Confessions of a Podcaster

I confess to being a mad podcast fan. I am always listening to my favourite podcasts and always on the look out for new ones. I devour podcasts in the same way some people ‘do internet’ or read books. I literally fall asleep each night with my headphones in – incidentally podcast apps usually have a timed stop feature, so you can switch off at the end of an episode or after a specified duration.  

I am such a fan of podcasts that Rob Leane, Logan Han and myself created a podcast just to find out what that would be like to create a podcast. It was really really fun, and if you go to http://podcast.rea.tech you will be able to listen to the podcast we created for our Inventorship event (the event formerly known as Hackday at REA).  Continue reading

Singletons Suck (aka Flux to Redux)

As previously mentioned (see ReactJS – Real World Examples of Higher-Order Components), we are currently re-building the core realestate.com.au property experience with ReactJS. While ReactJS may be the shiniest of a long line of JavaScript frameworks (see Derek Zoolander meme), we have been careful about pulling in new “hot right now” libraries until we felt the pain and really needed them. Cue Flux.

Flux-Capacitor

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Remote pairing, how do I even?

I’m fortunate to be one of this year’s REA Grads (http://careers.realestate.com.au/graduate-programme/). A great part of the REA Graduate Programme is the opportunity we get to rotate through six different teams within the business over an eighteen month period. My first grad rotation was in a distributed team, which posed a challenge as half the team and the majority of developers were in China. I often needed to connect and share my screen to collaborate with the developers in China when working on a task (remote pairing). During the rotation, I picked up a few tips that helped reduce some of the challenges that surround remote pairing, which improved the overall experience.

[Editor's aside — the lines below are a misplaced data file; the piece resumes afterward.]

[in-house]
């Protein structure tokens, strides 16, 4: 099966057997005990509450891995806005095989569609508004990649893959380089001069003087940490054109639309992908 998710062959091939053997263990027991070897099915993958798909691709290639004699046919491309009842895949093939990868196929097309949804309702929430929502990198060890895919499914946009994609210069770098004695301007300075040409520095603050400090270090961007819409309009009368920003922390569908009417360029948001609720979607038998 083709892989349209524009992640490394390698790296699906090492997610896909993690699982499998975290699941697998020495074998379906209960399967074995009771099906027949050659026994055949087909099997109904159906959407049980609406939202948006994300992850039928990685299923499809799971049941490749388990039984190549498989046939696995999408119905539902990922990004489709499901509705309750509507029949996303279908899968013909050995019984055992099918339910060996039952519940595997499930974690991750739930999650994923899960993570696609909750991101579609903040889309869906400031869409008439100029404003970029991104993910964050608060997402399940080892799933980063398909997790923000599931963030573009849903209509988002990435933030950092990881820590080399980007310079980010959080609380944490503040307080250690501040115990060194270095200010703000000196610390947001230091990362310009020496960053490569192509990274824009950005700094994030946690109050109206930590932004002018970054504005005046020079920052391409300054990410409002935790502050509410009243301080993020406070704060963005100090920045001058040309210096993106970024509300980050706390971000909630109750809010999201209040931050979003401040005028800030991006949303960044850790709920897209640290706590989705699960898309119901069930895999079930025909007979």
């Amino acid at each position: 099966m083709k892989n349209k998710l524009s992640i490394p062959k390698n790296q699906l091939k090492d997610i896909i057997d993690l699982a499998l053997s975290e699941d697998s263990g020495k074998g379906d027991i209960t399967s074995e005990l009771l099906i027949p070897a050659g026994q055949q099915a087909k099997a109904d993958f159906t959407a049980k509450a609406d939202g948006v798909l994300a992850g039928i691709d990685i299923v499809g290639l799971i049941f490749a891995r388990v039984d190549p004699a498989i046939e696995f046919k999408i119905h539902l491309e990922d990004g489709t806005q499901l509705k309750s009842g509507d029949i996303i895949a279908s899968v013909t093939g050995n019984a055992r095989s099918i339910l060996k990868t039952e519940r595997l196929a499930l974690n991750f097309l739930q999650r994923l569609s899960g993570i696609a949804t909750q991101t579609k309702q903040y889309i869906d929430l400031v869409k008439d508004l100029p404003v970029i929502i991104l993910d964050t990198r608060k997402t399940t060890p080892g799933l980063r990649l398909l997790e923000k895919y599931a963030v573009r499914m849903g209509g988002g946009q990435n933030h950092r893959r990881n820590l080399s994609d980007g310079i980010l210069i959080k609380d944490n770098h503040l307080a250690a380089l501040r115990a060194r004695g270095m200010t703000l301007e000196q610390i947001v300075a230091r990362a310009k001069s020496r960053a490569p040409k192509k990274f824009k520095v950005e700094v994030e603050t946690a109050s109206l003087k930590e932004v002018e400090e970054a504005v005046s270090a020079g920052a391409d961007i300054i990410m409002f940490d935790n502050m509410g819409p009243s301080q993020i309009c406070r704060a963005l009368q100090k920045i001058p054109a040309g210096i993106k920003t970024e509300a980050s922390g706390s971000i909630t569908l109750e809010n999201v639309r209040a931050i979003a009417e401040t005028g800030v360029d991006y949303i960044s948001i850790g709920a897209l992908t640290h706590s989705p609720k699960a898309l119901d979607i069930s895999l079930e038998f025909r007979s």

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The worst thing in our Scala code: Futures

Author’s note: this isn’t an argument against Futures, there’s nothing wrong with them as such!  This article is about good abstraction and proper separation of concerns when using them.

The aims of functional programming are much the same as any other discipline of software engineering: modularity, abstraction, low coupling, high cohesion, and so on. While the techniques and terminology are often new to developers, the goals and benefits are expressible in very familiar language because it’s all software, and we’re trying to achieve the same thing! (Read SICP for more background on software engineering fundamentals expressed with functional ideas).

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How We (Mostly) Survived The Stormy Apocalypse!

It’s not news to anyone any more, so I’m sure everyone knows Amazon Web Services (our major cloud infrastructure provider) suffered an outage within one of their availability zones on Sunday June 5th. AWS is split up into various geographic regions, and within each region, a number of availability zones. I’m going to assume most readers know about this, but if you don’t, check out Amazon on how they describe these things. On Sunday one of these availability zones suffered a “power event”, owing to Sydney’s wild weather on the weekend, bringing it to its knees. Lots of Australian based websites had major problems.

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